Moore v. Davis, et al.

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Justia Opinion Summary

This matter came before the court on a Petition for Partition of a five acre parcel of land. The property had been sold by a Trustee, the Trustee's Return had been accepted, and the proceeds of the sale had been placed in escrow. The property was owned in common by petitioner and her five co-tenants. Petitioner had filed a claim against the proceeds of the sale for her attorney's fees and to reimburse her for the cost of an appraisal of the property she ordered in connection with her partition request. The court held that there was no common benefit that had been accomplished for the co-tenants and therefore, the application of the "common benefit" exception to the American Rule was not warranted and each party must bear his own attorneys' fees. The court also held that the appraisal was obtained at the request of and for the benefit of petitioner, who wished to sell her interest. Therefore, the cost must be borne by petitioner.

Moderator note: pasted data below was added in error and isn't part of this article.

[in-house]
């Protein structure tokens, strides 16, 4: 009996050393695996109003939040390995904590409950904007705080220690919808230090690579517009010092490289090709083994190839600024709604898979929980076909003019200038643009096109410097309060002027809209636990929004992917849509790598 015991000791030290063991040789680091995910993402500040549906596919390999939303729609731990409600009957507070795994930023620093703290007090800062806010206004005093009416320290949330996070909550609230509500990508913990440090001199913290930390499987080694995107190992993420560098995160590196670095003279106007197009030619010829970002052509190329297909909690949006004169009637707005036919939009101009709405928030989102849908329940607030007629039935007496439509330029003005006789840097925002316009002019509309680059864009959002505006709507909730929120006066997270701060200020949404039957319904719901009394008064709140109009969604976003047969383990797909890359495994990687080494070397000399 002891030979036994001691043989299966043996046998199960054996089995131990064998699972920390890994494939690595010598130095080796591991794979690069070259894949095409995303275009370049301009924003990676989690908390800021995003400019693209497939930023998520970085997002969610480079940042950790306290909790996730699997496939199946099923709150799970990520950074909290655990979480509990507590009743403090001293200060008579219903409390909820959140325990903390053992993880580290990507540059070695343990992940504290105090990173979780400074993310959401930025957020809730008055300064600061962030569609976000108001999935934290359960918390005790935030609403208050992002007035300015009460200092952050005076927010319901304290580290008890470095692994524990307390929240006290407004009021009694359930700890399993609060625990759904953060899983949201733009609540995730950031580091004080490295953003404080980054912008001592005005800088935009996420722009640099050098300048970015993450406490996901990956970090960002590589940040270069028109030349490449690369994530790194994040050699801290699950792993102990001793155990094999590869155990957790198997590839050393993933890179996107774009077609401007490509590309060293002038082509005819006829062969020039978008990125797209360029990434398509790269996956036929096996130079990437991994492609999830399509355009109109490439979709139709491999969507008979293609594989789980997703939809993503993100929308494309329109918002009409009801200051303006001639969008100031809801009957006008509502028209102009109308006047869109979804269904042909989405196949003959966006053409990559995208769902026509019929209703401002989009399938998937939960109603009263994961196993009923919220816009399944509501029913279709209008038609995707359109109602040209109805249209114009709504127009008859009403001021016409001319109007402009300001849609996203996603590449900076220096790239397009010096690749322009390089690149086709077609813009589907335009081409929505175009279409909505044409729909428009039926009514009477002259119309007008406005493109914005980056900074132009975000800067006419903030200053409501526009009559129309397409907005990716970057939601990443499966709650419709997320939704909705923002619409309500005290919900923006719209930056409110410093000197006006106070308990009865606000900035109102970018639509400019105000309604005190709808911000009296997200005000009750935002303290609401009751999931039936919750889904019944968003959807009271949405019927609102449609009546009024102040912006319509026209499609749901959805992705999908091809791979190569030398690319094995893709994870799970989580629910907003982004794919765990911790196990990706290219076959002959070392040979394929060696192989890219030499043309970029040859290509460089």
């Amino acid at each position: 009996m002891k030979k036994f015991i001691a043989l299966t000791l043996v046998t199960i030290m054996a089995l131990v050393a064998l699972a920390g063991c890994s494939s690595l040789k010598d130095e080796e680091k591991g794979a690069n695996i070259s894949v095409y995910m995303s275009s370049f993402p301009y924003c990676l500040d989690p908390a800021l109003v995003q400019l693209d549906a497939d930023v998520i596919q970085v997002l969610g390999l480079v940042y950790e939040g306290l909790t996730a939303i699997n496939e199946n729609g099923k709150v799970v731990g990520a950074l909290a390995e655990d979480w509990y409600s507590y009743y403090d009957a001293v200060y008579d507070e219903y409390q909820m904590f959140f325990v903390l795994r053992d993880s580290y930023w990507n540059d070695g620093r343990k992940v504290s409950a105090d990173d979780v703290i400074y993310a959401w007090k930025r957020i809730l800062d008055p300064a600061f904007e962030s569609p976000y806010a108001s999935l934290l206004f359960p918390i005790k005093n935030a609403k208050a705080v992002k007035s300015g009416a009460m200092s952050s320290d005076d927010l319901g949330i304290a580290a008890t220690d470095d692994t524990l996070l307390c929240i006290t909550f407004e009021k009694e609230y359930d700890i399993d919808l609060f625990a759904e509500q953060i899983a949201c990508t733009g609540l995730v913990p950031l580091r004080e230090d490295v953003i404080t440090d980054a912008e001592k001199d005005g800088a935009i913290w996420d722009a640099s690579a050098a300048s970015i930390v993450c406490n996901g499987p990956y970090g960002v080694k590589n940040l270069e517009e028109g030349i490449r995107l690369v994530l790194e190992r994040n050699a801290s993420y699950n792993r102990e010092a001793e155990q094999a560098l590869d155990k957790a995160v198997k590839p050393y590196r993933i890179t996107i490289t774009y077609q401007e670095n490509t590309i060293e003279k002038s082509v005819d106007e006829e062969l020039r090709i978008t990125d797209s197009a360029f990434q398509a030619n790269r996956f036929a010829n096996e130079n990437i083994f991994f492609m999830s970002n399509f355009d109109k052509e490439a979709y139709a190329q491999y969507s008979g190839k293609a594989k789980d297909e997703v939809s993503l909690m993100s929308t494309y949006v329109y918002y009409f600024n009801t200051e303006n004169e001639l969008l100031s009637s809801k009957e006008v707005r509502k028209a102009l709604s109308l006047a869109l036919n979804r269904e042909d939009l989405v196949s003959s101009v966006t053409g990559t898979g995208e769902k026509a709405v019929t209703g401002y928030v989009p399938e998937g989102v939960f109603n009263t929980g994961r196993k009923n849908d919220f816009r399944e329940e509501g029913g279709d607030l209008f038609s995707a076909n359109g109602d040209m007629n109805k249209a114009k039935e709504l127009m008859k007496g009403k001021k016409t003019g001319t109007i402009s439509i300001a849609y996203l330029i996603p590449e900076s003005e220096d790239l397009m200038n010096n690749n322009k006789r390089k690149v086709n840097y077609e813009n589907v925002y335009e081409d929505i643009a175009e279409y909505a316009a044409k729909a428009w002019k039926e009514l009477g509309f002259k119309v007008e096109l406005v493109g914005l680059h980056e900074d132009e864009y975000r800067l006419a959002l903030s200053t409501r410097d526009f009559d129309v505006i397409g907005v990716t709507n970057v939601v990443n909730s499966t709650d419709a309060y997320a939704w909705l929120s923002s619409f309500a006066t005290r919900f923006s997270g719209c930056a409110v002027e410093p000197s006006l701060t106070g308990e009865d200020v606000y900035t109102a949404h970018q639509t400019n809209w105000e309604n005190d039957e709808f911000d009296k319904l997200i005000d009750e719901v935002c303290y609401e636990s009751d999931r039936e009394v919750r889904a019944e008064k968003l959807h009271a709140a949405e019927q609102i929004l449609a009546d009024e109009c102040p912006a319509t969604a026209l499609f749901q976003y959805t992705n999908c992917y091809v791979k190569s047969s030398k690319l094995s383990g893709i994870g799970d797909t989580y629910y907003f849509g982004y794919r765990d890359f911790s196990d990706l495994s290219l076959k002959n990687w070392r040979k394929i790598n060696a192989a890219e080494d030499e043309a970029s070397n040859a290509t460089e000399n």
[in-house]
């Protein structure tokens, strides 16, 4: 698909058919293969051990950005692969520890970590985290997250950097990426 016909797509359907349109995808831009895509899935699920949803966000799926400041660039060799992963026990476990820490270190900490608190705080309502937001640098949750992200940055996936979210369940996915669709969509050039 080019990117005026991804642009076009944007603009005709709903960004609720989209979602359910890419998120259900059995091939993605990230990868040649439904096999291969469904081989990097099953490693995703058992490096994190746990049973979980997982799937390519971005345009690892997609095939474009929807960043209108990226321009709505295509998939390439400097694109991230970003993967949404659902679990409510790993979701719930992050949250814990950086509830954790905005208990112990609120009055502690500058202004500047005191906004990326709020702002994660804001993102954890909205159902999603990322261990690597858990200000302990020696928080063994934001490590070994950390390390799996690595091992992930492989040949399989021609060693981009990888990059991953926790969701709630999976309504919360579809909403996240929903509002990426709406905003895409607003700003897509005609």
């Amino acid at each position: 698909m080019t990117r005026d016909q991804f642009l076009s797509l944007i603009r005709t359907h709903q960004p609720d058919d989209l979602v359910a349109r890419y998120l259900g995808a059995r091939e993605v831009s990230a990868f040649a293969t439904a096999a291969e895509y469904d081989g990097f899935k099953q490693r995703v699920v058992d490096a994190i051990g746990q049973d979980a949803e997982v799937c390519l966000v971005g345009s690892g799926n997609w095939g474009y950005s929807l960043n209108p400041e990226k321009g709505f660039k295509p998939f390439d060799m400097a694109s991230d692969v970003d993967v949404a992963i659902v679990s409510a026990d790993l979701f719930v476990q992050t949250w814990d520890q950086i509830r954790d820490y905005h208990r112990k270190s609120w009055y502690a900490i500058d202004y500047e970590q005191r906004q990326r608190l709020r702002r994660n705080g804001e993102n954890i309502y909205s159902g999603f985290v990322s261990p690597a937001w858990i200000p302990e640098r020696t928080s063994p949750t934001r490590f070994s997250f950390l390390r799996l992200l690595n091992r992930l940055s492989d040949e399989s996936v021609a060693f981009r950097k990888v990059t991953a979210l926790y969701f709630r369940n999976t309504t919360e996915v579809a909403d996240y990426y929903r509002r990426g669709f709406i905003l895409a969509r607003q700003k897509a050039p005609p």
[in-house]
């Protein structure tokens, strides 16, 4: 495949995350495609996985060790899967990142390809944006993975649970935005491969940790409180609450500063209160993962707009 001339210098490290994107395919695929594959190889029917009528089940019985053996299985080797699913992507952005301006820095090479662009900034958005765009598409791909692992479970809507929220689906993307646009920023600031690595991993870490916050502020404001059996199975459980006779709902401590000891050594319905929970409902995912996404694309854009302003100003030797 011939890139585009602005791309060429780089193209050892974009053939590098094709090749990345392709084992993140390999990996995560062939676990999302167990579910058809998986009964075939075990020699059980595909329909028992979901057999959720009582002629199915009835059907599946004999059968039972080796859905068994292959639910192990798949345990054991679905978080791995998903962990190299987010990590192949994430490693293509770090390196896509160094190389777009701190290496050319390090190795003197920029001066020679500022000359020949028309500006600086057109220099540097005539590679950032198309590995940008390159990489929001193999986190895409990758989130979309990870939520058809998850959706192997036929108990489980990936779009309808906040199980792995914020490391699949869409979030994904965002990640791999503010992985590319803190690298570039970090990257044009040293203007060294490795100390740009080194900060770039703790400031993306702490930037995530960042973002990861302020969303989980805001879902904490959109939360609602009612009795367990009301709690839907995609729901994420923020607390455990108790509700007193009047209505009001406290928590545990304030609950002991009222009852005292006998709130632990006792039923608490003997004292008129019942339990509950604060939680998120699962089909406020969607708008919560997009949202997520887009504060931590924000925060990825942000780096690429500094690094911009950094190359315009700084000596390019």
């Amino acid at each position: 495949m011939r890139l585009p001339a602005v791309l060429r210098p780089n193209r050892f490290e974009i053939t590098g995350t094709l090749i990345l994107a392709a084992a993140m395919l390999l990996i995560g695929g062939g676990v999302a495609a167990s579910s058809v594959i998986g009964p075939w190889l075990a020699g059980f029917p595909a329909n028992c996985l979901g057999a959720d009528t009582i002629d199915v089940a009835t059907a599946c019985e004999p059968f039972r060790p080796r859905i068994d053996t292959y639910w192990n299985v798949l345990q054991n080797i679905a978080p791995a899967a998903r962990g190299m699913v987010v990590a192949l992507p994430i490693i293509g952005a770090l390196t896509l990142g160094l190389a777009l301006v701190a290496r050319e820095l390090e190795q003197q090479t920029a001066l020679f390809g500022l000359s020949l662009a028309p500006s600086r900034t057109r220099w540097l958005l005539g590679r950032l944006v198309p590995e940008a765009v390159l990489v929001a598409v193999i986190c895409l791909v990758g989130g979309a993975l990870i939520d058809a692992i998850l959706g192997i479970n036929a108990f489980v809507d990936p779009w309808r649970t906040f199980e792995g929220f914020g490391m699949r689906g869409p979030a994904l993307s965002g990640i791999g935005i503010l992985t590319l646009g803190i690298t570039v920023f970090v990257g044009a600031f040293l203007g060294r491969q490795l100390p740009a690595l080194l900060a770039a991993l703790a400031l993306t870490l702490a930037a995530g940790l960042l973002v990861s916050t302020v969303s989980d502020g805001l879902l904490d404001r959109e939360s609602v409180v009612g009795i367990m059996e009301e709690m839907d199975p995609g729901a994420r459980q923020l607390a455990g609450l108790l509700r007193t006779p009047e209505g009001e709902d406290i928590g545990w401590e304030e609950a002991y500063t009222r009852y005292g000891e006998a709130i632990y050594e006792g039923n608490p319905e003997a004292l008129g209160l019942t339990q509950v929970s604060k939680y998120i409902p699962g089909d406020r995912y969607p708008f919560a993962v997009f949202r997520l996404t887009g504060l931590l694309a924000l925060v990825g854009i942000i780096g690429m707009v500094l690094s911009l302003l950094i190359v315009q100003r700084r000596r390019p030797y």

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COURT OF CHANCERY OF THE SAM GLASSCOCK III STATE OF DELAWARE COURT OF CHANCERY COURTHOUSE VICE CHANCELLOR 34 THE CIRCLE GEORGETOWN, DELAWARE 19947 Submitted: August 26, 2011 Decided: August 29, 2011 Paul Enterline, Esquire 113 S. Race Street Georgetown, DE 19947 Re: Norman Barnett, Esquire Schab & Barnett 9 Chestnut Street Georgetown, DE 19947 Donna Moore v. Ronda Carolyn Davis, et al. Civil Action No. 4377-VCG Dear Counsel: This matter came before me on a Petition for Partition of a five acre parcel near Ellendale (the property ). The property has been sold by a Trustee, the Trustee s Return has been accepted, and the proceeds of the sale (net of expenses and the Trustee s fee) approximately $21,000.00 have been placed in escrow. The property is owned in common by the Petitioner, Donna Moore, and her five co-tenants, the Respondents Ronda C. Davis, Patricia A. Rogers, Thomas R. Moore, Jr., Shawn M. Moore and Steven Moore. The Petitioner has filed a claim against the proceeds of the sale for her attorney s fees of about $6,000.00,1 and to reimburse her for the cost of an appraisal of the property she ordered in connection with her partition request. In general, Delaware follows the American Rule, according to which each party bears his own fees and costs.2 There are exceptions to the American Rule however. The Petitioner, citing Korn v. New Castle County,3 argues that her 1 The Petitioner also seeks reimbursement for property taxes paid on the property, advanced by her boyfriend, Wayne O Neal. The Respondents do not oppose repayment of taxes paid by Mr. O Neal, and that issue forms no part of this Opinion. 2 See, e.g., P.J. Bale, Inc. v. Rapuano, 888 A.2d 232 (Del. 2005). Court costs in connection with partition actions are routinely assessed against all co-tenants, and all parties have agreed to that practice here. See 25 Del. C. § 735. 3 922 A.2d 409, 410 (Del. 2007). attorneys fees should be borne by all of the co-tenants under one of these recognized exceptions, the common fund or common benefit doctrine. The common benefit exception allows the successful litigant to recover attorneys fees if the litigation creates a monetary benefit that is shared by others. Historically, this exception has been applied to business enterprise litigation where, for example, a stockholder may recover funds for the benefit of the entire corporation. The exception is premised on the equitable principal that those who benefit from litigation would be unjustly enriched if the entire cost of the action were borne by the successful plaintiff.4 In their arguments on this issue, both the Petitioner and the Respondents point to facts which may not be of record, due to the summary nature of this proceeding. However, even if I accept the facts most favorable to the Petitioner, the Common Fund doctrine does not apply. Petitioner s counsel points out that one of the co-tenants was living on the property at the time the partition was filed, and that the other co-tenants were not receiving an equal benefit from the property. He also points to the fact that the property taxes were not being paid on the property. There is no allegation, however, that the Petitioner or the other cotenants were excluded from the property, and in any event, remedies were available for any ouster of the co-tenants and for equalization of tax expense among the co-tenants, without a resort to partition.5 The Petitioner also suggests that the co-tenants inherited their interest in the property without benefit of an estate being opened on behalf of their predecessor-in-title. She suggests, therefore, that the partition served in lieu of the opening of an estate or a quiet title action in perfecting title to the property. In Delaware, however, title to real property vests in intestate heirs upon the death of their predecessor, regardless of whether an estate is opened.6 Any benefit of clearing title incidental to the partition is purely theoretical in any event, as the five Respondents (as evidenced 4 Id. See Carradin v. Carradin, 1980 WL 268076, at *2 (Del. Ch. Sept. 22, 1980). 6 See In re Estate of Morrell, 1995 WL 783075, at *4 (Del. Ch. Dec. 26, 1995) ( [R]eal estate, at the death of a decedent, passes directly to the intestate heirs, if there is no will, and directly to the persons named in the will as the new owners, if there is a will. ); see also In re Harris Estate, 44 A.2d 18, 19 (Del. Orph. 1945) ( It is well settled in Delaware that the title to real estate descends to the heirs or vests in the devisees immediately upon the death of the testator subject to be divested if it be necessary to sell it for the payment of debts of the deceased. ). 5 2 by their opposition to the partition) were content to continue to own the property jointly with the Petitioner. The Petitioner s principal argument for the application of the common benefit doctrine is a simple one: that Petitioner s effort resulted in an unproductive asset being exchanged for a fund which did not previously exist. Therefore, Petitioner argues, all the owners of the fund have benefitted from her efforts, and she is entitled to have her fees paid out of this fund. The common benefit doctrine, however, is designed to equitably spread the costs of producing a benefit realized by a group, which benefit, absent the Plaintiff s efforts, would not exist. Here, the co-tenants owned a parcel of real estate. The real estate, despite a higher appraised value7 proved to have a market value of only $32,000.8 For the Petitioner, presumably, one-sixth of the market value of the property appeared more valuable than her co-tenancy. For the five Respondents, conversely, their real property co-tenancy was more valuable than a one-sixth share of the market value. It is an inherent property of real estate held in common that each owner is subject to a forced exchange of his common interest for either sole ownership of a proportionate subdivision of the property or, if such subdivision is impractical, for the cash equivalent following a forced sale.9 Accordingly, despite their opposition, the Respondents were unable to avoid the sale by a Trustee of their interest in the property. Although subjectively the Respondents have an asset of less value after the sale than before, objectively what they have received is equivalent: they exchanged a one-sixth undivided ownership in the property for one-sixth of the net value of the property upon sale. Since, however, the Respondents have been deprived of one asset (an asset which, in fact, they preferred) in exchange for an asset of equal value, there has been no benefit to the class. The exchange is a wash. It would be inequitable for this Court not only to force this exchange (which it is each co-tenant s right to accomplish under the statute), but to also force the Respondents to pay for this privilege. Because I find that no common benefit has been accomplished for the co-tenants, application of the common benefit exception is not warranted, and each party must bear his own attorneys fees.10 7 The property was appraised by the Petitioner in connection with this partition at $162,000.00. The property was sold by a respected local auctioneer after extensive advertising. The auction generated a number of bidders and, I find, generated a true market price. 9 See 25 Del. C. § 721 et seq. 10 I note that the Respondents also incurred legal fees in an attempt to avoid the partition. 8 3 The Petitioner points to In re: Real Estate of Mayer as precedent directing a different result.11 But the rationale of Mayer is not applicable here. The Chancellor in Mayer noted that the petitioners there faced two burdens in achieving a partition. First, the petitioners litigated to overcome a claim by third parties that those parties owned the property as donees or through adverse possession. Next, the Meyer petitioners incurred significant fees in determining the identity of their co-tenants, the other heirs of the petitioners deceased predecessor in title. Thus, to the extent that the facts can be gleaned from the Chancellor s brief opinion, absent the payment of petitioners fees from the proceeds of the partition sale, the Mayer respondent co-tenants would have received a double windfall: the petitioners both established that the other cotenants were (unwitting) heirs to real property, and also cleared title to that property by litigation against third party claimants. Mayer did not involve, as does the instant case, a dispute among co-tenants as to whether a property should be retained or sold. The Mayer rationale is simply inapplicable here. The Petitioner also seeks to be reimbursed for $225.00 which she spent to have the property appraised in connection with her Petition for Partition. For the reasons stated above in connection with attorney s fees, the appraisal did not work a benefit for the co-tenants who opposed the sale of the property. It was obtained at the request of and for the benefit of the Petitioner, who wished to sell her interest. Therefore, that cost must be borne by the Petitioner. For the reasons stated above, the Petitioner s claim for fees and costs, other than Court costs, is denied. The parties should confer and present me with an order for the distribution of the proceeds of the sale. Sincerely, /s/ Sam Glasscock III Vice Chancellor SGIII/lkpr 11 In re: Real Estate of Mayer, 1977 WL 23815 (Del. Ch. June 9, 1977). 4